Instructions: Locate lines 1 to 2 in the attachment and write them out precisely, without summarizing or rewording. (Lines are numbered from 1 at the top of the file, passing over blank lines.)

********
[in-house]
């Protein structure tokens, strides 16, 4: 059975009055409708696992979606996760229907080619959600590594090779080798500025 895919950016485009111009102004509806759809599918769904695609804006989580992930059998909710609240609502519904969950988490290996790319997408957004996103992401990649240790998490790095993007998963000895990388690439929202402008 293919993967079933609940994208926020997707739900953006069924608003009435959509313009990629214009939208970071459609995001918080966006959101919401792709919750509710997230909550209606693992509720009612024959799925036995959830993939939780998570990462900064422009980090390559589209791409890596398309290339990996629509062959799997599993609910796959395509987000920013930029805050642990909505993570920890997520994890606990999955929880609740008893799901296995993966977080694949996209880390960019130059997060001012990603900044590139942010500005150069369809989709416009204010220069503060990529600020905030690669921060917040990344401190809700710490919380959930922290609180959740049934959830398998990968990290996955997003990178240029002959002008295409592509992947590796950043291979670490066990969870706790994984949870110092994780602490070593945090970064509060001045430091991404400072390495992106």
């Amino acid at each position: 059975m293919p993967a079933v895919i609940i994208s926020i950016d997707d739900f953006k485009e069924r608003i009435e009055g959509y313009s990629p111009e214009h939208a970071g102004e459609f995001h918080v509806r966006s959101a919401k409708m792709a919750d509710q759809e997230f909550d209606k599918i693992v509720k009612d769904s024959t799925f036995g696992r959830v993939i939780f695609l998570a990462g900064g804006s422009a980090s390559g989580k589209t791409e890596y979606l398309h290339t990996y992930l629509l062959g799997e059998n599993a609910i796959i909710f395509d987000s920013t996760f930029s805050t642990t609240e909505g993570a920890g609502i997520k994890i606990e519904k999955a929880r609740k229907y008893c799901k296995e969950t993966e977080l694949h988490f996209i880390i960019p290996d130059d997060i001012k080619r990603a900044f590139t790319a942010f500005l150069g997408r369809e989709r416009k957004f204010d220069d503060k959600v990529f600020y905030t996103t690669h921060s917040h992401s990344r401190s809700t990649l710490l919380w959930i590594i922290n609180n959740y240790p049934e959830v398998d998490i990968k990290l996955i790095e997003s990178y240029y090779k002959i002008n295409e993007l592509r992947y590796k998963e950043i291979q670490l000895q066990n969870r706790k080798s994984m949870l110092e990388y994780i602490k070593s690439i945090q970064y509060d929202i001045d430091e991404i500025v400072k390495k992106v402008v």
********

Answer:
[in-house]
């Protein structure tokens, strides 16, 4: 059975009055409708696992979606996760229907080619959600590594090779080798500025 895919950016485009111009102004509806759809599918769904695609804006989580992930059998909710609240609502519904969950988490290996790319997408957004996103992401990649240790998490790095993007998963000895990388690439929202402008 293919993967079933609940994208926020997707739900953006069924608003009435959509313009990629214009939208970071459609995001918080966006959101919401792709919750509710997230909550209606693992509720009612024959799925036995959830993939939780998570990462900064422009980090390559589209791409890596398309290339990996629509062959799997599993609910796959395509987000920013930029805050642990909505993570920890997520994890606990999955929880609740008893799901296995993966977080694949996209880390960019130059997060001012990603900044590139942010500005150069369809989709416009204010220069503060990529600020905030690669921060917040990344401190809700710490919380959930922290609180959740049934959830398998990968990290996955997003990178240029002959002008295409592509992947590796950043291979670490066990969870706790994984949870110092994780602490070593945090970064509060001045430091991404400072390495992106």